As policymakers consider reforms to the three-decade-old brokered deposit rules, they should “think about what the appropriate guardrails are to mitigate the challenges that the brokered deposit law was put into place to address,” and how best to apply those guardrails to a modern banking system, said Mary Fowler, CEO of Peoples Bank in an American Banker op-ed today.
Fowler—who leads a $207 million institution headquartered in Magnolia, Arkansas—emphasized that critics of such reforms often operate under the “false notion that classic brokered deposits are expensive and prone to flight.” In reality, “many community bankers know from experience that a local retail deposit can be costlier and less sticky than a brokered deposit,” she said.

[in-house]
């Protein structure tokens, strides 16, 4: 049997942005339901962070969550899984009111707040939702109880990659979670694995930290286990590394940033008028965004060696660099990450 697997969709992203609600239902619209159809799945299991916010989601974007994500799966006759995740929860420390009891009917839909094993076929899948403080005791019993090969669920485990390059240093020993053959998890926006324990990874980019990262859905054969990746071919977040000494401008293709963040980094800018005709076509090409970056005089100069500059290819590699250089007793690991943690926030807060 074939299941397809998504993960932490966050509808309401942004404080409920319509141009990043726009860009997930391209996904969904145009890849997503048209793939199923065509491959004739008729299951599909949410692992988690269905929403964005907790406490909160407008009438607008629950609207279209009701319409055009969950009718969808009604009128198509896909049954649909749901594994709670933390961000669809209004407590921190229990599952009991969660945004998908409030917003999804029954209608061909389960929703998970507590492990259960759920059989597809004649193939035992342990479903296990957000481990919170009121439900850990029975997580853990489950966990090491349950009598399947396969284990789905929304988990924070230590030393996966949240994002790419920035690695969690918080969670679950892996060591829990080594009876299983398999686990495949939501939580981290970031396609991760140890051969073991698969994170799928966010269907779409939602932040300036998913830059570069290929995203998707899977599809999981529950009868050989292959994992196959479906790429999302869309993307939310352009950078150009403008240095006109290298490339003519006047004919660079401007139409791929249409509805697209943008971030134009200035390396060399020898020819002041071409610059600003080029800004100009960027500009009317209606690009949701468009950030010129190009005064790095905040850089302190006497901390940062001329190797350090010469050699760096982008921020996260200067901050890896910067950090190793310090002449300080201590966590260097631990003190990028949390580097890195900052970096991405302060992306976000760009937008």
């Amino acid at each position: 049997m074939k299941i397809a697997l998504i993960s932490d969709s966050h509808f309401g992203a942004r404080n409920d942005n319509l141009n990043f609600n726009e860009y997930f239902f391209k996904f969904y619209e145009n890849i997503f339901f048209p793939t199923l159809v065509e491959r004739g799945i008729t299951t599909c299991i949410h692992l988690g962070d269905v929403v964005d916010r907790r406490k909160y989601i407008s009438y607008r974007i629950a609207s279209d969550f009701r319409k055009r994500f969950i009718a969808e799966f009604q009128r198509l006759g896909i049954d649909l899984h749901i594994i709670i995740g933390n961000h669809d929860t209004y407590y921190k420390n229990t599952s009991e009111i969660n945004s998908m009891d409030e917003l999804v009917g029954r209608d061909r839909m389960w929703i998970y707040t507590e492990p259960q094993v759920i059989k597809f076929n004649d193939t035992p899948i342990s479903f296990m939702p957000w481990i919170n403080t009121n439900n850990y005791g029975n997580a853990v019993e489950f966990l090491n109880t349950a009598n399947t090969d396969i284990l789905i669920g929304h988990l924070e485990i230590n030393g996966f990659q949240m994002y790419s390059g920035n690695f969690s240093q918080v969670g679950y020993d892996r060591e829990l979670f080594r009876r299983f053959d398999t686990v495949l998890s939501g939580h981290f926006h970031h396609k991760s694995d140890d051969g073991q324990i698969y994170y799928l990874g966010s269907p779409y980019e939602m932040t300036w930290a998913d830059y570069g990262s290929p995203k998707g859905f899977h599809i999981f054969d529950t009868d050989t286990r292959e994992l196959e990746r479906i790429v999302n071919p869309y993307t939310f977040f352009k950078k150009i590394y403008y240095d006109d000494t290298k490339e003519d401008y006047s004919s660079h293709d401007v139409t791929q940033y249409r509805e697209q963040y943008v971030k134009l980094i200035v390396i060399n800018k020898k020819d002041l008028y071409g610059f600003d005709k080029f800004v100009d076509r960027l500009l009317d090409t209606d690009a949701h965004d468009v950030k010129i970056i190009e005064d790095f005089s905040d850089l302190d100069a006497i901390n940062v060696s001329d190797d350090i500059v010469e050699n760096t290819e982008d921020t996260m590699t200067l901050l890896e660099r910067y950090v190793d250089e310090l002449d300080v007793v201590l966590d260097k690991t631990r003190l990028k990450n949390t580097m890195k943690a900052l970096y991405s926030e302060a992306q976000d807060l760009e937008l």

“It is important that community banks have a diverse set of funding sources. I know it’s critical for my bank. We operate in a low-and-moderate income community that doesn’t have the deposit base to meet all of the local funding needs,” Fowler wrote. “Because of this, we rely on a mix of core, brokered and wholesale funding which for us is both cheaper and more predictable. Access to diverse sources of funding allows us to serve our community.”
While “banks should not be allowed to take on unsafe and unsound liquidity risk,” Fowler called for a regulatory framework that would not penalize healthy banks for turning to outside or modern sources to fund their liquidity needs, but rather focus on “how a bank is managing itself, given its unique business model and customer base.” Read the op-ed.